Few construction industry leaders believe they’ll see a turnaround in the first half of 2011 in the New York region. But they may see one an important milestone by midyear when 30 New York City labor-contractor collective bargaining agreements are set to expire on July 1.
The current crop includes some of the biggest unions, including the steamfitters, operating engineers, carpenters, and laborers. And a standoff looms over costs, says Louis Coletti, president and CEO of the Building Trades Employers’ Association.
Coletti says contractors are getting pressure from owners’ groups, such as the Real Estate Board of New York and hospital associations, all of which want to build with union labor because of its advantages in skill, project coordination, quality, and safety. But he says they are telling his contractors that the cost differential between labor and nonunion construction is too wide. “They all want the same thing,” Coletti says. “There was a 30% cost differential between union and nonunion at the height of the market in 2007, and we have been able to reduce it to about 20% through the project labor agreements and cuts the contractors have made in their own profit margins and overhead.”
And while he says unionized construction has “not done a good enough job” at marketing its value, he says the “differential” owners are willing to pay for union expertise is lower than the current level, requiring fundamental work rule changes – and not just temporary pay adjustments – to make project sites more efficient.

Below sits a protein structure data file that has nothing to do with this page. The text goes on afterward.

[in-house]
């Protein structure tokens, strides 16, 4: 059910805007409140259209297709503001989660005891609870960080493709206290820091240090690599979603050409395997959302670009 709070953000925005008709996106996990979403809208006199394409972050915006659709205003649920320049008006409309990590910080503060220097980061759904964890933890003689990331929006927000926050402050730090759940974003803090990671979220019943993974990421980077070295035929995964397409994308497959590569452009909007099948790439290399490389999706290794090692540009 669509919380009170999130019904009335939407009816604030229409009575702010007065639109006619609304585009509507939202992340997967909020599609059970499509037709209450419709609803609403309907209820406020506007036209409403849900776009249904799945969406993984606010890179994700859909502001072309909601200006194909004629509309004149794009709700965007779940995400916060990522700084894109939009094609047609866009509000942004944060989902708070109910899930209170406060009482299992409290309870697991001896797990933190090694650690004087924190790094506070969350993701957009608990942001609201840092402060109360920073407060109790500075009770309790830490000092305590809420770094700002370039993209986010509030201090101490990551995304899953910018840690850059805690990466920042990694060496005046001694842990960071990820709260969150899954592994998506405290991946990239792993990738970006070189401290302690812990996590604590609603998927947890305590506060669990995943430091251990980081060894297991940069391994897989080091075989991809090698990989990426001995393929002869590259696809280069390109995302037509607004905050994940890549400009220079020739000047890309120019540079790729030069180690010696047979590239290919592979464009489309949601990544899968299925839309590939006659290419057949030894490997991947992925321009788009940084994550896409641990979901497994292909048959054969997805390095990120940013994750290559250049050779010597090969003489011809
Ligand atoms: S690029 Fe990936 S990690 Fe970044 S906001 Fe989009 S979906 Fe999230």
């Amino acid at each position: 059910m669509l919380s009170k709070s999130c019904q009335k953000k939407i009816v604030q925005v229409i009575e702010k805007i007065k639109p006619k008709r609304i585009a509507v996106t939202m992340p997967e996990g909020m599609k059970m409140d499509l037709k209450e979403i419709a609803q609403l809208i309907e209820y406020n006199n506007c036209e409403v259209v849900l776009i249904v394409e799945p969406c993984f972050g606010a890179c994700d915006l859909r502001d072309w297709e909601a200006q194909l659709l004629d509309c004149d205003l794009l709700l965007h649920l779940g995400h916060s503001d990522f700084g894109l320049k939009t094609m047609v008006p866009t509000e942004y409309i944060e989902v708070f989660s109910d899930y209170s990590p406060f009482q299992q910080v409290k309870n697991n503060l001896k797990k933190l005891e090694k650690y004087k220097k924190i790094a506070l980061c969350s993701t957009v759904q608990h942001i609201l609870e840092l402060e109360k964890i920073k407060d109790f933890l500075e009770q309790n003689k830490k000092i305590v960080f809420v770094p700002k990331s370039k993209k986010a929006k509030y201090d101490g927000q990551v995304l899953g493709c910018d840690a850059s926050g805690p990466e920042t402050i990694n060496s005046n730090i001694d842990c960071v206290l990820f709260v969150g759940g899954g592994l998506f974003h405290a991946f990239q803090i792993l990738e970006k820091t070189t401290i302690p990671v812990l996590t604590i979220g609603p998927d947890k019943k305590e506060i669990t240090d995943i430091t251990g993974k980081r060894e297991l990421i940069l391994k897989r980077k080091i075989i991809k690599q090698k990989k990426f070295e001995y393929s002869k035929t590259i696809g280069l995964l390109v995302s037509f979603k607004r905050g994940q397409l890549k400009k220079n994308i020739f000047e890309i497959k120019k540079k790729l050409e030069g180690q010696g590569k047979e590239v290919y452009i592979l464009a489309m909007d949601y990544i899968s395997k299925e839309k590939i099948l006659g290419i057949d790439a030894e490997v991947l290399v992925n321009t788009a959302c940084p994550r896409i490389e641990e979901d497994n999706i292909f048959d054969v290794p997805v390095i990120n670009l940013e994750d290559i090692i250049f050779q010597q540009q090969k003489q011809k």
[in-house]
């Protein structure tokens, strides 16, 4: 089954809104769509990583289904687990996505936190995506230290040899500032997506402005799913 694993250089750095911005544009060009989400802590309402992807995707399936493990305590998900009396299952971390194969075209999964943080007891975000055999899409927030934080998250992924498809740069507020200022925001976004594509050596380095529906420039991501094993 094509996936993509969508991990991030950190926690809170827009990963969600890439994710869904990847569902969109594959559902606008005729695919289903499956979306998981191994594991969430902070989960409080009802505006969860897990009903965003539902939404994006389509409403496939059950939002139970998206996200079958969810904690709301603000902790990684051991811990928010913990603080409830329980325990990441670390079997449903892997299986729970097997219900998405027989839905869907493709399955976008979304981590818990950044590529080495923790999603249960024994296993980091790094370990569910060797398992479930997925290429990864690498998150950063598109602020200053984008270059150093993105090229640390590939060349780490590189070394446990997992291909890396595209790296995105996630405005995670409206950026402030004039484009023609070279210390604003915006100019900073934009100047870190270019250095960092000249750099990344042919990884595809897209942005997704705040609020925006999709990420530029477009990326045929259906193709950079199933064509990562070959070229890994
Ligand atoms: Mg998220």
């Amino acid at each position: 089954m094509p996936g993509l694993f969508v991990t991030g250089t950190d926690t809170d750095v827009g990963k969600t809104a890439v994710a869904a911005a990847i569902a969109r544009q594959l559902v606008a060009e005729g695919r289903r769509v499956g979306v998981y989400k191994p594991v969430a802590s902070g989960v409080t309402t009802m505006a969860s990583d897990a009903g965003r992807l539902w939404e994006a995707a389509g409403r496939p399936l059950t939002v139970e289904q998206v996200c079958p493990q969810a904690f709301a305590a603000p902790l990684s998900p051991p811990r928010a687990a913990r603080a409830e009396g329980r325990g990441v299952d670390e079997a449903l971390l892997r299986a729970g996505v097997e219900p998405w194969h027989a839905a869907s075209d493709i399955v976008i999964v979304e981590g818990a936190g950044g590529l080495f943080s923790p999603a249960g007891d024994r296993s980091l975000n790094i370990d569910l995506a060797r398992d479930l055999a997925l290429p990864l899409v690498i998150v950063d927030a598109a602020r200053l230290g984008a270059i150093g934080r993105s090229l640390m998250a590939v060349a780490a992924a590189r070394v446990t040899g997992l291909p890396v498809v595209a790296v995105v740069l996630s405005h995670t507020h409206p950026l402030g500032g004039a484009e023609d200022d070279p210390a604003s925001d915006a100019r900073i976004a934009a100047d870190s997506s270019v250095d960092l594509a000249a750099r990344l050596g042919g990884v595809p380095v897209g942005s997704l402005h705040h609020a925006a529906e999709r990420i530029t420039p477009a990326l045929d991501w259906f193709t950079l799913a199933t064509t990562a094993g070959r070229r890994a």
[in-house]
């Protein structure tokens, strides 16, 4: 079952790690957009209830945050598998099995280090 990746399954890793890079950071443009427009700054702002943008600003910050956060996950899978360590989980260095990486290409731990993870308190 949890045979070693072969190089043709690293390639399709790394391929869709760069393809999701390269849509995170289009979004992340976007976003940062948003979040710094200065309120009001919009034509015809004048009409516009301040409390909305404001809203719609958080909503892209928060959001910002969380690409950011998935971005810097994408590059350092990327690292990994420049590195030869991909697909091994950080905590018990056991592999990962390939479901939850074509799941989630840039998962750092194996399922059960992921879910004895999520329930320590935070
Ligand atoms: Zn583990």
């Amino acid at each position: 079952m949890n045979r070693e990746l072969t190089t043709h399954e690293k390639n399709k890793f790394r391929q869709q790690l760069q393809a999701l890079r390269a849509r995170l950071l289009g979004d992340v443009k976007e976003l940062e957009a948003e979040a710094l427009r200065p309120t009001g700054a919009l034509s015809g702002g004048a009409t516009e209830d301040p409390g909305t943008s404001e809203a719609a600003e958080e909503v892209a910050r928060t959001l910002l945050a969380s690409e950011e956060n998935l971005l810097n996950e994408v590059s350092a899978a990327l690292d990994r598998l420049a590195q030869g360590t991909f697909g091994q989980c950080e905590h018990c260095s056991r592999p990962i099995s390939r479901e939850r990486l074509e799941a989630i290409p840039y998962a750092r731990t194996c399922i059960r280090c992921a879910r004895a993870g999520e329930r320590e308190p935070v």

“I believe we have reached a potentially transformational moment in the New York City unionized construction industry,” Coletti says. “What the industry will look like moving forward will be determined on the success or failure of changes to reduce the costs of construction that are agreed to in those collective bargaining agreements.”
But Coletti acknowledges labor has a different view. “The contracting community believes that the financial crisis has created a permanent change in the structure of real estate financing,” he says. “We’re not so sure that labor agrees with that.”
And indeed, labor unions don’t agree the market has structurally changed, says Gary LaBarbera, president of the Building and Construction Trades Council of New York City. “There’s no doubt the economy has created very difficult scenarios, and the project labor agreements were designed to mitigate those problems,” he says. “We’ve been in a very bad recession, the worst since the Great Depression. But I think where the views tend to split is that we don’t necessarily share the same long-term view the contractors do. We think the work opportunities are going to pick up at the end of next year going into 2012.”
LaBarbera says those divergent views are going to color the negotiation process. “We’re all ultimately negotiating with the market, but we think when negotiations start next spring, we’ll have a more clear view of the economic outlook for next year,” he adds. “Everyone intends to go to the bargaining table in good faith and reach agreements that work for everybody.”
Coletti says the contractors are making efforts to show this round is different, such as pushing up the negotiating timetable, possibly into January. Another is to cancel the annual Florida winter retreat that both sides have used as an informal negotiations starting point. And the last is to not plan a replacement for the “Economic Recovery” PLA that expires in March, a deal that had lowered rates for private developers during the recession. “We haven’t talked about it because what we’re really looking for is permanent change in the contracts,” Coletti says.